This post comes from Joanna Brogan-Higgins, a great friend who I have known since we were teenagers, and is a meditation on the topics I wrote about in last weeks’ post; on Pottery. Joanna sent it as an email to me, and in a previous time it would have been a letter, a private correspondence between the two of us. And in that time I would never have dreamed of asking her if I could share it. But here we are in a different time with a different paradigm, and I did ask, and she kindly agreed. So, with my gratitude, here are her thoughts:
I often reflect on how the Internet impacts on my life / our lives. I listened to Tim Berners Lee this week on the news talking about openness on the web and how governments should access data and this just confirmed what I thought about how much more deeply we need to think about the Internet and how much further it has to go. It is the equivalent of the atomic bomb in a sense, where we have the capabilities and yet not the full understanding of its enormous long-term effects at the outset.
The global connections are amazing but the mobile phone has changed lives in this respect also. I have been buying all sorts of things from different countries and sending items to and receiving items from different countries as far flung as Australia, Canada, Thailand, Norway etcetera for a very long time now, but it was the provision of connectivity to my past which I found most extraordinary. And this happened in the early days of my use of the web.
There are still events which I cannot find or research on the net but which I have every belief will appear sooner or later. I am also quite sure that very soon there will be a genealogical network which will allow us to see how we are all related to one another, or not as the case may be, and also map out our past and our ancestors at the touch of a button. Once this happens and is available to us, perhaps then, people will stop living so much in the present and take time to consider the enormity of their past, in which event the Internet will be relegated to being a tool of our day, instead of the all-consuming, necessitous, ubiquitous, invasive, out of control, addictive, boundless higher being it represents now, and the immutability of its future can be understood, tailored and condensed in the context of the individual's future.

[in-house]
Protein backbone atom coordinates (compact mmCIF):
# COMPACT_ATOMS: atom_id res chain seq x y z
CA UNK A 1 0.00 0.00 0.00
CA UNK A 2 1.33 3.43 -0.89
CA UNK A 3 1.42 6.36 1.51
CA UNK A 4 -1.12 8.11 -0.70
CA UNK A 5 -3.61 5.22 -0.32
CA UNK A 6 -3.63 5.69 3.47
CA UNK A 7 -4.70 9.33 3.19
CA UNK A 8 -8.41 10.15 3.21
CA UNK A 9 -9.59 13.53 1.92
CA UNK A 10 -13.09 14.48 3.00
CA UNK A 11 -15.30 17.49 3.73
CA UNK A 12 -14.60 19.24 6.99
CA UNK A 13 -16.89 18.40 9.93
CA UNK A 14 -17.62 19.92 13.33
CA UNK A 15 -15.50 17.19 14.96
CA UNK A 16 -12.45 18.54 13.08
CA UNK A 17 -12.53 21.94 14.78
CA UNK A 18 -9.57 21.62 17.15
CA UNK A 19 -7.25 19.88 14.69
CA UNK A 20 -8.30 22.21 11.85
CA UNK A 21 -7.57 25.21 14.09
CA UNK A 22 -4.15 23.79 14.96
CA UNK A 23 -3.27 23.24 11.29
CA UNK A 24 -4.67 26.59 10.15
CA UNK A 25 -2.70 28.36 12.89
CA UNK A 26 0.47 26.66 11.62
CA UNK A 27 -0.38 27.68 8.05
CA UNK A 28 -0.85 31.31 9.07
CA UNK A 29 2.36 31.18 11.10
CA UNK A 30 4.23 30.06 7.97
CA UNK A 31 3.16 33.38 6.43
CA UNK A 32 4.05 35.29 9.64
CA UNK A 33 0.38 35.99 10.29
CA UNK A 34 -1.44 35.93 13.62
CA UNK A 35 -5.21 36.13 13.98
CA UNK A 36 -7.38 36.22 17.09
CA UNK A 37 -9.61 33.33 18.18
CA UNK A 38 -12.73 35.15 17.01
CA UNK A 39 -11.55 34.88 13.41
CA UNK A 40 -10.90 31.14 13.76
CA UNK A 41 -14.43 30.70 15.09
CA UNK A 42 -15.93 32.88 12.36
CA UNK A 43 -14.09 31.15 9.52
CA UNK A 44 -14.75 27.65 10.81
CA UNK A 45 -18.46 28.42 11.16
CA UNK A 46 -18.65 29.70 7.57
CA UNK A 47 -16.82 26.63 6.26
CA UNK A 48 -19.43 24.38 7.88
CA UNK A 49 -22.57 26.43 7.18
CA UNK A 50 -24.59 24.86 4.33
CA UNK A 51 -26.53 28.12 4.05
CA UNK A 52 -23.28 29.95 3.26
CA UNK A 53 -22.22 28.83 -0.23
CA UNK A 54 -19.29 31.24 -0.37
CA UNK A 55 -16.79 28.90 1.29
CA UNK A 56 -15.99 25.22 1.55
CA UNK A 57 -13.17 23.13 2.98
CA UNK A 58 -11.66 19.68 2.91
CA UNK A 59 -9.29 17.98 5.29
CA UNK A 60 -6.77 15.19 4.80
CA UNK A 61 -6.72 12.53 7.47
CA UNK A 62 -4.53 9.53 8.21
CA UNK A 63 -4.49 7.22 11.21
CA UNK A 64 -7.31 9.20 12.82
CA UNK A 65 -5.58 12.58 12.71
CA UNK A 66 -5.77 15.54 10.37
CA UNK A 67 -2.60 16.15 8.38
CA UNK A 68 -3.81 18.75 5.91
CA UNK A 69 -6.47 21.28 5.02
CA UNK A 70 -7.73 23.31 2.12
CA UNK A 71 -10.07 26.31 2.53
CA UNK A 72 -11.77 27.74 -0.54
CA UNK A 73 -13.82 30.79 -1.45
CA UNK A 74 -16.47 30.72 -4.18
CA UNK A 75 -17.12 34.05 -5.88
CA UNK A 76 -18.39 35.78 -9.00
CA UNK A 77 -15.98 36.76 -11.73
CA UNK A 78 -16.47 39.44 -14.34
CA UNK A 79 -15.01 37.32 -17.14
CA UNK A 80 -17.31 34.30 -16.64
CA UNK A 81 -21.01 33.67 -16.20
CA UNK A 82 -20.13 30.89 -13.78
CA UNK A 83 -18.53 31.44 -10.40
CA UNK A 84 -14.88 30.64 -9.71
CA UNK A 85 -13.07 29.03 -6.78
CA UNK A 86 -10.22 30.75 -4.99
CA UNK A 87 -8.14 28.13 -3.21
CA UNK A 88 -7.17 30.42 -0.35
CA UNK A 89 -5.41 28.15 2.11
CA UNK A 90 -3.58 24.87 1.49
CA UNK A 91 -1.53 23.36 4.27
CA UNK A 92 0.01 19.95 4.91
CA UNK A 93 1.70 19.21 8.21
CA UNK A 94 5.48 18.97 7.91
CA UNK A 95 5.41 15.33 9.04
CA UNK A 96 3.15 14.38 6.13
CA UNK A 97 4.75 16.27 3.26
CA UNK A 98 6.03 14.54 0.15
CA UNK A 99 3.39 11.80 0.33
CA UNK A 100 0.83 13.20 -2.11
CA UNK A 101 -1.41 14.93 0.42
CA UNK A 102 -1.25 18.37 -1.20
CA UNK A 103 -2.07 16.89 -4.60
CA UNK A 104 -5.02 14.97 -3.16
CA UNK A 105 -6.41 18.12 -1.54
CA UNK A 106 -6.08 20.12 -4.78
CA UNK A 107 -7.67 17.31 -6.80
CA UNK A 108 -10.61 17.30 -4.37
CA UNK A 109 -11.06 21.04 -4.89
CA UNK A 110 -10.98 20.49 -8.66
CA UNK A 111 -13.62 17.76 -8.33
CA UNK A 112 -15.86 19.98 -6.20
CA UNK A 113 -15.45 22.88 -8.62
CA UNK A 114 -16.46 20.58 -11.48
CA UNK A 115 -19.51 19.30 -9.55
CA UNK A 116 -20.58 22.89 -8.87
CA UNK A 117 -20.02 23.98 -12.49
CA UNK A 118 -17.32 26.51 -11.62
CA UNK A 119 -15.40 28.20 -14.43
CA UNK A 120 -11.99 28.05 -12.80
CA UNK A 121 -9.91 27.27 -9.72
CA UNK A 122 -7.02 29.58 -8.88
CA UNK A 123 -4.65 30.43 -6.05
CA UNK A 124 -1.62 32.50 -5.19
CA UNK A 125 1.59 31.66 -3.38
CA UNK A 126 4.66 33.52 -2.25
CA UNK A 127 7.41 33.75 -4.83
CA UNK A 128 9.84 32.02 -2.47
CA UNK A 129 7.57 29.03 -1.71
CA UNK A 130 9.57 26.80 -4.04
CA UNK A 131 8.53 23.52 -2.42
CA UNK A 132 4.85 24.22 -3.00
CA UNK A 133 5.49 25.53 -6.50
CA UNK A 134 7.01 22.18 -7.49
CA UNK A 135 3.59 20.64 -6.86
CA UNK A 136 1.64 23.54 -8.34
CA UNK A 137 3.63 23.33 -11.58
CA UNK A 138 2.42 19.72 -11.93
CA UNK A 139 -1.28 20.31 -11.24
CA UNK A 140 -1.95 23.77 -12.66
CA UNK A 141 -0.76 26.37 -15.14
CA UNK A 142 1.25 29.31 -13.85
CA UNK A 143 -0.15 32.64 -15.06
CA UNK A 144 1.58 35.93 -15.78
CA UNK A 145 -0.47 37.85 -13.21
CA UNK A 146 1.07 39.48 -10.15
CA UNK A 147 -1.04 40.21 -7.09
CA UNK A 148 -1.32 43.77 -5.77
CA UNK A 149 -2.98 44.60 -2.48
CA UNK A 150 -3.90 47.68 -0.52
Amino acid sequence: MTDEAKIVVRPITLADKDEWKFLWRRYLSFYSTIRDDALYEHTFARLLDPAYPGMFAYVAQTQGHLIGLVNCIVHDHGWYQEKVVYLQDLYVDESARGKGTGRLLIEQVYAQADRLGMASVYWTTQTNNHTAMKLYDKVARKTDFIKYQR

I digress slightly because we were looking at creativity and global connectivity but I suppose what I am most afraid of is actually the link between art and man, or craft and man (as in pottery), will diminish rapidly as technology surges forward. These vital ancient practices are not as simplistic as making a holding vessel and we will lose sight of ourselves very rapidly if we do not allow ourselves time to engage in them, learn them and continue them - and instead become glued to our screens. So much has been written already about the decrease in social interaction and diminishing social skills in the young brought up in the age of the Internet but it is so easy, so divinely easy to slide into the habits of using technology.
Even this email which I dictate to you on my iPad negates the lovely habit I once had of finding my fountain pen and filling it, selecting a piece of paper which I had already bought because I had looked at it and felt it and decided that I liked it, then composing myself in a quiet space which I had probably created for that purpose, and writing words to you while trying to keep pace with my thoughts, my handwriting changing subtly with my mood. So, as I am still assessing my goals for 2015, which of course I have typed on my iMac as a list but will expand by hand, alongside cutting down on alcohol and smoking I will seriously be assessing how I can cut down on technology in place of other manual activities.